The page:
Your Pup Trainer 1: be open minded

Trainers teach someone to become a human pup. It is an awesome role, a great responsibility and the duty is worth it. Seeing your pup learn and experience the wonder of letting go and becoming a pup is hard to compare to other BDSM pursuits. Many pups, and more than a few people calling themselves Handlers or Trainers, go into pup training with no clear idea of the values and ethics involved. Teach em a safe word, shove a tail in, throw a play toy and there ya go - human pup play. That's play alright, but it isn't serious pup training. On our site ( we detail the many lessons and activities our pups learn to become a pup. It isn't the only way to learn, and there are excellent Trainers out there. There are qualities you should look for in a Trainer, or develop in yourself if you are intending to become one. 

The first quality I mention is Open Mindedness. Put simply, open mindedness is a willingness to look, to actively search, for evidence that goes against what you already think. A Trainer needs to be able to understand that he or she brings to the pup play his or her own favoured beliefs, plans, goals and ideas. Prejudices and opinions, and ways of doing things the Trainer thinks is right because they do it that way. Your Trainer needs to weigh new evidence, what they learn about you as a pup and from you as a pup, against what the Trainer already knows - and do this in a fair manner. Pup Trainers should always take into consideration evidence, things they see and experience and learn, that go against what they already believe , And once they acknowledge that evidence, the Trainer should be prepared to revise his or her own beliefs and attitudes in response to this new information. 

Why is that so important? Because when people assume they are totally correct, particularly in the face of evidence to the contrary, people make stupid decisions. They really do. From peasant mobs with pitchforks to Fox News viewers voting in idiots at the ballot box, close mindedness can be terrible in its consequences  Active open mindedness leads to good or better outcomes, as the Trainer thinks better.

A prepared Trainer has a fairness to new ideas, regardless of the views they already hold. A Trainer should fight against a natural human bias that occurs in the mind.

Here are some common mistakes a Trainer can make, ones that are seemingly encouraged by the BDSM role of Trainer. Beware these ways of thinking.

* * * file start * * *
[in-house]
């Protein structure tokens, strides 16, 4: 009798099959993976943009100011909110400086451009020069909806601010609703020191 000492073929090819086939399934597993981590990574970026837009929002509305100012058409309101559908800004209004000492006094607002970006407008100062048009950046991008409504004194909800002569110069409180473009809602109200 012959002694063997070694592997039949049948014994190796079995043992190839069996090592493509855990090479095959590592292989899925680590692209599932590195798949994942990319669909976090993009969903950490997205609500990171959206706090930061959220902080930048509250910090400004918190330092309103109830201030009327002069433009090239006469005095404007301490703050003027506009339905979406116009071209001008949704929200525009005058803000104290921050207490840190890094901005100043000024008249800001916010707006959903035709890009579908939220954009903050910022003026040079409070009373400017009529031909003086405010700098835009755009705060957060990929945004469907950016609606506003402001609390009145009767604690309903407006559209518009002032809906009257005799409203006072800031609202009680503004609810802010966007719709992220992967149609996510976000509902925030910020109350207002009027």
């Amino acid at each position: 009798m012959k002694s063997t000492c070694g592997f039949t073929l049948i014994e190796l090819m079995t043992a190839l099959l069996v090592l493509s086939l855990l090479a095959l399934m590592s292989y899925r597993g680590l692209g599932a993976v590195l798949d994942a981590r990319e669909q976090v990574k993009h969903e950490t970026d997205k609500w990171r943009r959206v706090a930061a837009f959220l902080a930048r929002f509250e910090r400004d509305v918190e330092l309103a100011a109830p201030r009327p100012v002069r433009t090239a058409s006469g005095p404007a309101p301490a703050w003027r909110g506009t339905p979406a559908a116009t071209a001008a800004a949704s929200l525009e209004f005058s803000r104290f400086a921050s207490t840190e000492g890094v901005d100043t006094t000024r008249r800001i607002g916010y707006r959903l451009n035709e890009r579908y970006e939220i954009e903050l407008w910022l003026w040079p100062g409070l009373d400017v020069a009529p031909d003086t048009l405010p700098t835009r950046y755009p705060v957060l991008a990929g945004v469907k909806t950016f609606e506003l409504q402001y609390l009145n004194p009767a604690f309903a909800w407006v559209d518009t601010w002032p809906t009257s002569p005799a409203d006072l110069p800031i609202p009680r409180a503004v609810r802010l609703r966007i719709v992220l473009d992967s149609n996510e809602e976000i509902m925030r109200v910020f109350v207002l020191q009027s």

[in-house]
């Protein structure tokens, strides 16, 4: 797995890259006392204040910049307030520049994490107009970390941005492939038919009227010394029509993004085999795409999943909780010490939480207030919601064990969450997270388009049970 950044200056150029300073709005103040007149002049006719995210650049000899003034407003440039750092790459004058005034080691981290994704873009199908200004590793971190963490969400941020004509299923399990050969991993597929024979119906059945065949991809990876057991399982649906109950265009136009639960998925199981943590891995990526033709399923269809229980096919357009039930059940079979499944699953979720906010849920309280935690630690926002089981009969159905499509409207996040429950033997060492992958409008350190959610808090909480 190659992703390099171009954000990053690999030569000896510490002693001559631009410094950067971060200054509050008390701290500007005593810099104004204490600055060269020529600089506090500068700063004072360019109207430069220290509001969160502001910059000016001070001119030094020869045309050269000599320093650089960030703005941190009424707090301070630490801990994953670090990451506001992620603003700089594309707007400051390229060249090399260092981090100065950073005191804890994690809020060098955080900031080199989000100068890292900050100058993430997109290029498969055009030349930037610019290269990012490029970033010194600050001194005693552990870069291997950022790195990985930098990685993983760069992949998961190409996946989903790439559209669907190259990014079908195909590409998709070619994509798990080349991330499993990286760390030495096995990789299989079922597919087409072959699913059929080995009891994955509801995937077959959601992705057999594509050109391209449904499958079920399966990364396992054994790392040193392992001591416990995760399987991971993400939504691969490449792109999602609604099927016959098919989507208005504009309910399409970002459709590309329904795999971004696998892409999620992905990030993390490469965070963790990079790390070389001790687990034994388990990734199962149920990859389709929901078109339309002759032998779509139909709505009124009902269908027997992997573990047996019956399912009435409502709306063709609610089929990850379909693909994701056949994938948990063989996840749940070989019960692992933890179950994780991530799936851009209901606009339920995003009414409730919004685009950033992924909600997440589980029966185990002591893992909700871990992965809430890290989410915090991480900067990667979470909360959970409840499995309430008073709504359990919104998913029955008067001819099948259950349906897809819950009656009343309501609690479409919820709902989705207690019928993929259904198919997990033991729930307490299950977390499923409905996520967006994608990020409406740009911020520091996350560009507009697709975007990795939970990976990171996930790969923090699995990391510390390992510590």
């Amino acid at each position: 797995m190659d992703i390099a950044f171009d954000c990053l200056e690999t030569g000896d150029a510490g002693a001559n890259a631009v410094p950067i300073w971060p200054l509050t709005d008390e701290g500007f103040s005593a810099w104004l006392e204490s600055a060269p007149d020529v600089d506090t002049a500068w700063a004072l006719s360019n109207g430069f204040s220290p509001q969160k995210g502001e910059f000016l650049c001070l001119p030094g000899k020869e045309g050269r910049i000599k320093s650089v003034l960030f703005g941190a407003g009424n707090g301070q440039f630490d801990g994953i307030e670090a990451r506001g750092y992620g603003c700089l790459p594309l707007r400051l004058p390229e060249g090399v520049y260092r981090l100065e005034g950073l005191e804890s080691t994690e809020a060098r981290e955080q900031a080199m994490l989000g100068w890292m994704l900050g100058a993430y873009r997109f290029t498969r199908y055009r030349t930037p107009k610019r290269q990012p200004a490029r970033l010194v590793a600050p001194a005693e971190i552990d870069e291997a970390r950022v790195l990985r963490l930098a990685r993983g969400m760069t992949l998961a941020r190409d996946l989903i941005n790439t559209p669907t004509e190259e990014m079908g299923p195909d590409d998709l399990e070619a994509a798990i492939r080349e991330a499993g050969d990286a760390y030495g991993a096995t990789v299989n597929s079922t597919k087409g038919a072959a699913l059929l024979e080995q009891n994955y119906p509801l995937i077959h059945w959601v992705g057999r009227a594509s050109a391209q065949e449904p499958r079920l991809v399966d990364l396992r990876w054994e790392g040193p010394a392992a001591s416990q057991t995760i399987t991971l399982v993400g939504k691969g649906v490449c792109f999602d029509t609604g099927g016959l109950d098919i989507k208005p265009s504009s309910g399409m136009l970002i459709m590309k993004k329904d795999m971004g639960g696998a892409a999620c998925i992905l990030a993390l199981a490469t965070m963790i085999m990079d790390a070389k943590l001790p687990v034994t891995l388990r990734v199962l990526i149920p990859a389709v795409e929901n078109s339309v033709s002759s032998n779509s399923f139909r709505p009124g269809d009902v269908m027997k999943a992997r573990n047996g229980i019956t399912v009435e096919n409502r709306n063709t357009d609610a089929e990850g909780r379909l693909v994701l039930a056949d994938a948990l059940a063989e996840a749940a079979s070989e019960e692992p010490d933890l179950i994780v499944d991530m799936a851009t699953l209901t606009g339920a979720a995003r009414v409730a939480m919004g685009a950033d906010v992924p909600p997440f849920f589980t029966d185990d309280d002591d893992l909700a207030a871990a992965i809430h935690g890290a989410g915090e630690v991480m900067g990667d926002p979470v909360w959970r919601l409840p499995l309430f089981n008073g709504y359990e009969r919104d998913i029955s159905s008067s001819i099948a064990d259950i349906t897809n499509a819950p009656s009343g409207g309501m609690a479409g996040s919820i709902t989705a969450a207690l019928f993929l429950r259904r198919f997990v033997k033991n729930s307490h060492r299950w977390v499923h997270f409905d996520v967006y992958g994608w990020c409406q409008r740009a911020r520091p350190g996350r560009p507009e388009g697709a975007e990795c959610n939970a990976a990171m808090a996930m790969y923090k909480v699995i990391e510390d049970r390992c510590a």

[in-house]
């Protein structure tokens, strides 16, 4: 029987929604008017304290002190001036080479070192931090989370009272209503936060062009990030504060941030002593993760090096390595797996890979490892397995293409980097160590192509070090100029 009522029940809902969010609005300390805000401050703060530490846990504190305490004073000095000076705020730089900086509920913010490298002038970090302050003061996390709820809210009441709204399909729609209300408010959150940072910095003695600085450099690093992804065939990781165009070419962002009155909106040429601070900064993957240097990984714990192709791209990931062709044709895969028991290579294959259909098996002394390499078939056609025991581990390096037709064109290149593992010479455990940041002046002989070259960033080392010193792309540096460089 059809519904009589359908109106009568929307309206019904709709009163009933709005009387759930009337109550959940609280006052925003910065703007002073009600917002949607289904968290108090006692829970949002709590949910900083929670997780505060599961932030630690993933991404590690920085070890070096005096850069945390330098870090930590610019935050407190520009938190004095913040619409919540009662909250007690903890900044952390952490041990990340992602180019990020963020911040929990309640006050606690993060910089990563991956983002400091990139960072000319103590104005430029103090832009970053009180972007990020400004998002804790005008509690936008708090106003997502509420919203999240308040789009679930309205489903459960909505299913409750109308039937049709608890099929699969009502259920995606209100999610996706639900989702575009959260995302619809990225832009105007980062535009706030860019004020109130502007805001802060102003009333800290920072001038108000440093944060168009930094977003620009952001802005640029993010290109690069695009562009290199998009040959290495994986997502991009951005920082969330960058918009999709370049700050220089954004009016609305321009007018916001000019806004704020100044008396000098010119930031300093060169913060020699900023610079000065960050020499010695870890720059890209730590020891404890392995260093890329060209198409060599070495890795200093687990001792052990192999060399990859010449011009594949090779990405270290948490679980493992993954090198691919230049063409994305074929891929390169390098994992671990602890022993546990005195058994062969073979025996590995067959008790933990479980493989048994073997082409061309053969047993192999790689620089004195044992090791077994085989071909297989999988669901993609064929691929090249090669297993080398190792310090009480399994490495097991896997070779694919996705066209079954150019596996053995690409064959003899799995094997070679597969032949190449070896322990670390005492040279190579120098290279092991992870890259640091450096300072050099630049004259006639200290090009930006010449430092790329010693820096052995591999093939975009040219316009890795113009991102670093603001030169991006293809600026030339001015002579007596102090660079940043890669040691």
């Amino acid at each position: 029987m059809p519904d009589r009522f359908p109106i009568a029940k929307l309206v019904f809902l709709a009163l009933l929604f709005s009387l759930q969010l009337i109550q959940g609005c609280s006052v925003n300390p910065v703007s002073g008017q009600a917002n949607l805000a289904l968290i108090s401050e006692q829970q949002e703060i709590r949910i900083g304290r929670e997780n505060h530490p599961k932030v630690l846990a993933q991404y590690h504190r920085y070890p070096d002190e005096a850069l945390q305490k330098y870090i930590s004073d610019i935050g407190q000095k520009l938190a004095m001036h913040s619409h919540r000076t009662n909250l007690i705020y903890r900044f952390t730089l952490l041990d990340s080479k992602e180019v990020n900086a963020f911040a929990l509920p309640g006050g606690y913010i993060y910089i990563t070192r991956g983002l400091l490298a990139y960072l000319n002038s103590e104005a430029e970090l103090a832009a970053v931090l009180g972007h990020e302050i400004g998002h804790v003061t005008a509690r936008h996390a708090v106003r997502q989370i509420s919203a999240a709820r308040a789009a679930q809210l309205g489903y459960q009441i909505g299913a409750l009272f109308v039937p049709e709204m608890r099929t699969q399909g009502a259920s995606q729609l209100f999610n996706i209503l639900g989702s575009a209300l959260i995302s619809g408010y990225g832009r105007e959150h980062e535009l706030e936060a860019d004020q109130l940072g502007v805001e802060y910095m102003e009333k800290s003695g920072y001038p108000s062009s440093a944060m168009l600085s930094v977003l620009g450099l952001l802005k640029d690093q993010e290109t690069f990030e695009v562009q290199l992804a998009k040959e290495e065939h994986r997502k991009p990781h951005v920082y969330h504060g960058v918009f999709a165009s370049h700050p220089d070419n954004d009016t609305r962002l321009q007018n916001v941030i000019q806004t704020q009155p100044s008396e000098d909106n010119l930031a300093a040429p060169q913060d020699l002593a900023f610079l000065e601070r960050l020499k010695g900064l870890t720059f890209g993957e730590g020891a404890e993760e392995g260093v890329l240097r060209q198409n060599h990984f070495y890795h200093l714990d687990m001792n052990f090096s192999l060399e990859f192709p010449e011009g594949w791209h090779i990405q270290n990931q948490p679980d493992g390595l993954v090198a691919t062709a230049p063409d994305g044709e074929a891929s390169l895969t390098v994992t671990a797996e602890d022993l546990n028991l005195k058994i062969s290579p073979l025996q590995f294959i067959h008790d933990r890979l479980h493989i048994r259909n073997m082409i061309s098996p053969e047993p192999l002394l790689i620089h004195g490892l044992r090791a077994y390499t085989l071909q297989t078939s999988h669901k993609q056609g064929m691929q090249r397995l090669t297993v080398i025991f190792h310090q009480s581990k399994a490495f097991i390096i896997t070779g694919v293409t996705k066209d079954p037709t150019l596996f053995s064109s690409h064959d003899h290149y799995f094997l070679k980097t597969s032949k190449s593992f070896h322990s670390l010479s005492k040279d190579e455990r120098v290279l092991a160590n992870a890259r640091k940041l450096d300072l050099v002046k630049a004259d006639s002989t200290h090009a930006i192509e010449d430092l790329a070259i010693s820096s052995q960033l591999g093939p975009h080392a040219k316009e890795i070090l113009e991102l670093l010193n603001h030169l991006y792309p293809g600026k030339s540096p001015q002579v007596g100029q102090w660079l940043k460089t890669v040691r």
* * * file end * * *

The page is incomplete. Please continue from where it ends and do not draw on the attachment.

Changing your mind is a sign of weakness - no, it is not. It is a sign you can learn from new information and that you can adapt to new circumstances, which is what you want your pup to emulate.

Intuition is the best guide in decision making - no it is not. Reason is the best guide in decision making, and simply being distracted or being randy can cloud your so called intuition.

It is important to persevere in your beliefs even when evidence is brought to bear against them - never try to train a person who clearly is not into pup training is an obvious example of why you shouldn't keep at something when it isn't working. 

A Trainer should disregard what conflicts with his or her methods - no, as you are simply limiting yourself and your pup to a narrow and probably unhealthy outcome.

In my own pack I extend this principle of Open Mindedness further, to include my Alpha. I personally believe it is vital to my packs health to have an Alpha who can be a devil's advocate, and present challenging or contrary points of view to the Trainer. A pack can be led to suffer from that most terrible of group behaviours - groupthink.

Groupthink is a bias in thinking, a tendency to only listen and accept views and opinions that suit what you already believe, favouring the people who agree with you and dismissing anyone who doesn't. If a person doesn't express an opinion that fits in with the already established order then they tend to be ostracised and mocked. and their opinion derided. Groupthink leads to terribly defective and stupid decision making, as the group fails to look effectively for alternative sin decision making and problem solving, as the group only hears what it wants to hear. 

For the Sirius Pups it is important our Alpha pup always be able to challenge groupthink. The pack does need to come together and support one another, but after sensible decision making. A Trainer who wants to be your tyrant is likely to end up making a stupid decision somewhere along the line and be too proud to admit it and lose face in front of a pup. So look for Open Mindedness in your Trainer and you know you will learn and explore puphood with your Trainer, not sometimes despite them.

Contrary points of view don't weaken a pack when they are listened to and heard and considered